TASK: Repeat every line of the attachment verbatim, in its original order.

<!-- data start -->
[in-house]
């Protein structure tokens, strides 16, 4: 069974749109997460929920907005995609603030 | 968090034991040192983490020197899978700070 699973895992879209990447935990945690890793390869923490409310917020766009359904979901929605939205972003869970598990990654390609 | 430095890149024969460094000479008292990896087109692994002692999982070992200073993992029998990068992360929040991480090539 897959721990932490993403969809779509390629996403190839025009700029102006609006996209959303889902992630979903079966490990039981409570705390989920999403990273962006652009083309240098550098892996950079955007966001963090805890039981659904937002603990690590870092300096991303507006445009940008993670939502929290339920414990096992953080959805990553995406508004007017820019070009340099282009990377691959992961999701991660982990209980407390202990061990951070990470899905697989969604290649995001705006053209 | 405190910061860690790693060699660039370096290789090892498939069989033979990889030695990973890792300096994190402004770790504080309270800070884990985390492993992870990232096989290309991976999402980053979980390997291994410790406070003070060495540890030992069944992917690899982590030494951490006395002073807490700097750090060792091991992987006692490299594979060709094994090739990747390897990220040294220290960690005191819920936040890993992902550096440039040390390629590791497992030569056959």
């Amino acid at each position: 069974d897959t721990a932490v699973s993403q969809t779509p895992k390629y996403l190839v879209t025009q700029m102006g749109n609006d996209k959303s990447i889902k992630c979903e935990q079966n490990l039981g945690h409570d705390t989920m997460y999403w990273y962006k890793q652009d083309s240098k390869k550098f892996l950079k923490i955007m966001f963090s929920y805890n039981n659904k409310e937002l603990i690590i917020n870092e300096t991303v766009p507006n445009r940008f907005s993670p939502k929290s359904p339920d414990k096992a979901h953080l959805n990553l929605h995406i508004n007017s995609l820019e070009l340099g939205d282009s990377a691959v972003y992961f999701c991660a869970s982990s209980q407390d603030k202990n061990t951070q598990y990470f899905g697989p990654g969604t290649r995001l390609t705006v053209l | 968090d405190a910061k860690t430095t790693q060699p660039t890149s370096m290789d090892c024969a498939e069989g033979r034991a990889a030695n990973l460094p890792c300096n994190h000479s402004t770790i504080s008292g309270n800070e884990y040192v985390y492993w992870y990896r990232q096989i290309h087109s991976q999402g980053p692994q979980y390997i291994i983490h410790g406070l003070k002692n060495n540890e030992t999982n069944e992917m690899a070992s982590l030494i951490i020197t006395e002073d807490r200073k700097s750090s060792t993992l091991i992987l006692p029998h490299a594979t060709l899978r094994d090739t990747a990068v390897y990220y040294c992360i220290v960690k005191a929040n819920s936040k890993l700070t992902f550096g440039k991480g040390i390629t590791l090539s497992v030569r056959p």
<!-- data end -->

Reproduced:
[in-house]
């Protein structure tokens, strides 16, 4: 069974749109997460929920907005995609603030 | 968090034991040192983490020197899978700070 699973895992879209990447935990945690890793390869923490409310917020766009359904979901929605939205972003869970598990990654390609 | 430095890149024969460094000479008292990896087109692994002692999982070992200073993992029998990068992360929040991480090539 897959721990932490993403969809779509390629996403190839025009700029102006609006996209959303889902992630979903079966490990039981409570705390989920999403990273962006652009083309240098550098892996950079955007966001963090805890039981659904937002603990690590870092300096991303507006445009940008993670939502929290339920414990096992953080959805990553995406508004007017820019070009340099282009990377691959992961999701991660982990209980407390202990061990951070990470899905697989969604290649995001705006053209 | 405190910061860690790693060699660039370096290789090892498939069989033979990889030695990973890792300096994190402004770790504080309270800070884990985390492993992870990232096989290309991976999402980053979980390997291994410790406070003070060495540890030992069944992917690899982590030494951490006395002073807490700097750090060792091991992987006692490299594979060709094994090739990747390897990220040294220290960690005191819920936040890993992902550096440039040390390629590791497992030569056959």
């Amino acid at each position: 069974d897959t721990a932490v699973s993403q969809t779509p895992k390629y996403l190839v879209t025009q700029m102006g749109n609006d996209k959303s990447i889902k992630c979903e935990q079966n490990l039981g945690h409570d705390t989920m997460y999403w990273y962006k890793q652009d083309s240098k390869k550098f892996l950079k923490i955007m966001f963090s929920y805890n039981n659904k409310e937002l603990i690590i917020n870092e300096t991303v766009p507006n445009r940008f907005s993670p939502k929290s359904p339920d414990k096992a979901h953080l959805n990553l929605h995406i508004n007017s995609l820019e070009l340099g939205d282009s990377a691959v972003y992961f999701c991660a869970s982990s209980q407390d603030k202990n061990t951070q598990y990470f899905g697989p990654g969604t290649r995001l390609t705006v053209l | 968090d405190a910061k860690t430095t790693q060699p660039t890149s370096m290789d090892c024969a498939e069989g033979r034991a990889a030695n990973l460094p890792c300096n994190h000479s402004t770790i504080s008292g309270n800070e884990y040192v985390y492993w992870y990896r990232q096989i290309h087109s991976q999402g980053p692994q979980y390997i291994i983490h410790g406070l003070k002692n060495n540890e030992t999982n069944e992917m690899a070992s982590l030494i951490i020197t006395e002073d807490r200073k700097s750090s060792t993992l091991i992987l006692p029998h490299a594979t060709l899978r094994d090739t990747a990068v390897y990220y040294c992360i220290v960690k005191a929040n819920s936040k890993l700070t992902f550096g440039k991480g040390i390629t590791l090539s497992v030569r056959p």